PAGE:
The 2013 Mercedes-Benz GLK350 is the closest thing that we've got this generation to a wagon version of the C350 sport sedan with which it shares its platform and 3.5-liter, V-6 engine. "But wait," you're probably saying as you look at the photos above, "isn't that a big SUV?"
I can understand your confusion; conventional wisdom dictates that crossovers are bigger than sedans, but let's take a look at the numbers. The GLK's 178.3-inch overall length, 108.5-inch wheelbase, and front and rear track are actual slightly smaller than the C-Class' measurements. Of course, the crossover is still wider by about 5 inches and taller by about 10 inches than the sedan and the whole package is at least 463 pounds heavier depending on options -- our 4Matic all-wheel-drive-equipped tester was probably slightly heavier still.
The taller GLK still fits in a C-Class sized parking spot, but has significantly more cargo room (between 23.3 cubic feet and 54.7 cubic feet, depending on whether you fold the rear seats flat), more passenger room, and a higher, more commanding view of the road.
Power and efficiency
The extra mass and taller, slightly less aerodynamic profile adds a few ticks to the 0-60 time and subtracts a few from the fuel economy estimates, but we'll come back to that momentarily.
Peek under the GLK's hood and you'll find the same 3.5-liter V-6 engine that powers the C350 Sports Sedan. This naturally aspirated mill uses direct-injection technology to attempt to optimize power and fuel efficiency. Output is estimated at 302 horsepower and 273 pound-feet of torque.
Torque exits the engine via a single-option seven-speed automatic transmission before heading to the wheels. Just which wheels provide motivational duties depends on which drivetrain option box you checked at the dealership. The standard configuration sends power through the rear wheels, but a $2,000 4Matic all-wheel-drive package splits power between the front and rear wheels. This is a permanent all-wheel setup with a default front-rear torque split of 45/55, but up to 70 percent of available torque can be temporarily shuffled to either axle as traction needs dictate.
The GLK's transmission lacks a manual shift mode -- there are steering-wheel paddles and its steering-column-mounted shifter only has stops for PRND -- but it does feature two shift programs, Sport and Economy. The primary difference between these modes is that one (Sport) lets the tachometer sweep closer to its redline before shifting to take advantage of the available horsepower at higher engine speeds. Sport program will also downshift more readily when asked to accelerate and, occasionally, when braking in anticipation of a turn. The other program, Economy, short-shifts every gear, hustling to top gear as quickly as reasonably allowable to keep revs low and fuel economy up.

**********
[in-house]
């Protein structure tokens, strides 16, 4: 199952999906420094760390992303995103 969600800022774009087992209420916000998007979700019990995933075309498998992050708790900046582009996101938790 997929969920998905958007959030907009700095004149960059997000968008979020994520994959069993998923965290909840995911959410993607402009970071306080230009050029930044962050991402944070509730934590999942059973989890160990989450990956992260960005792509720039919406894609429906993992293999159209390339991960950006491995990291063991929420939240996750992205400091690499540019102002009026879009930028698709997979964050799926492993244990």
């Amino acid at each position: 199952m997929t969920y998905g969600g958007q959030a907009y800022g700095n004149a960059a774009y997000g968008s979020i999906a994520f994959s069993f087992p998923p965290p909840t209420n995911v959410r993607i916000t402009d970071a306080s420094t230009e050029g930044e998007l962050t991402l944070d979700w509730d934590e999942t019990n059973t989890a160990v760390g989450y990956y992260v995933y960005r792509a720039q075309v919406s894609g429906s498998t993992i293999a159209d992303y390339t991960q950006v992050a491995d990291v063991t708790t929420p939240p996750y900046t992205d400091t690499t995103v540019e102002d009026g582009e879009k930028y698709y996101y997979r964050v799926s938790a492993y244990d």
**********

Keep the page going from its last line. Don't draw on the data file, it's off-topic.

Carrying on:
There's also an Eco Start-Stop system system present on the GLK350 that will shut down the engine when the vehicle comes to a complete stop to prevent wasting fuel while idling. During my driving time, the system only seemed to activate when the engine was sufficiently warmed up, and the restart was smooth and effortless under most conditions. When restarting after sitting at a traffic light or stop sign, the engine would fire up in the time it took my right foot to ease from the brake to gas pedal and acceleration would resume without a hiccup. The only indicator that anything special was happening was a slight cough from the engine that you wouldn't even really hear with the windows up and audio system playing. However, when the system started repeatedly activating during a stop-and-go traffic crawl, I became aware of a slight shudder that passed through the vehicle if I didn't give the system time to do its thing. Fortunately, the button to defeat the Eco Start-Stop during conditions like that is handily located on the dashboard.
Fuel economy for our 4Matic-equipped model is estimated at 19 city mpg, 24 highway mpg, and 21 mpg combined. Skip the all-wheel drive in favor of a rear-driven model and you can add 1 mpg to the highway estimate. Those efficiency estimates aren't particularly heinous, but the middle-of-the-pack averages aren't much to get excited over either. Also factor in that Mercedes-Benz recommends that the GLK350's 17.4 gallon tank be filled with premium gasoline, which very slightly increases operating costs.
Handling and comfort
Around town, the GLK350 handles like the vertically stretched C-platformed vehicle that it is. Differences in suspension tune give the crossover a smooth ride that dulls the worst bumps. However, it's still firm enough that you don't forget that the bumps are there. A bit of that firmness is probably due to the optional 20-inch wheels (though I can't imagine that the stock 19-inchers are significantly smoother), but most of the thanks and blame should fall on the stiffly damped suspension system. The tradeoff for a slightly bumpy ride is that GLK does offer good responsiveness when dodging potholes and minimal squat and dive when accelerating or braking at intersections.
This is all assuming that you're driving like a sensible person (or at least being smooth with your inputs). Get too lead-footed with jackrabbit starts and panicked stops or saw away at the steering wheel and the GLK350's elevated center of gravity and the laws of physics will gang up on you.
The tall seating position of a crossover is a godsend for seeing over and around parked cars when easing out of blind alleys into traffic and 360-degree visibility is good thanks to the airy greenhouse and large windows. However, despite its parkable footprint, I found it difficult to spot the GLK's corners during parallel parking maneuvers. Erring on the side of caution, I'd often end up further from the curb than intended, but it would be just as easy to scuff those shiny 20-inch wheels on a high curb.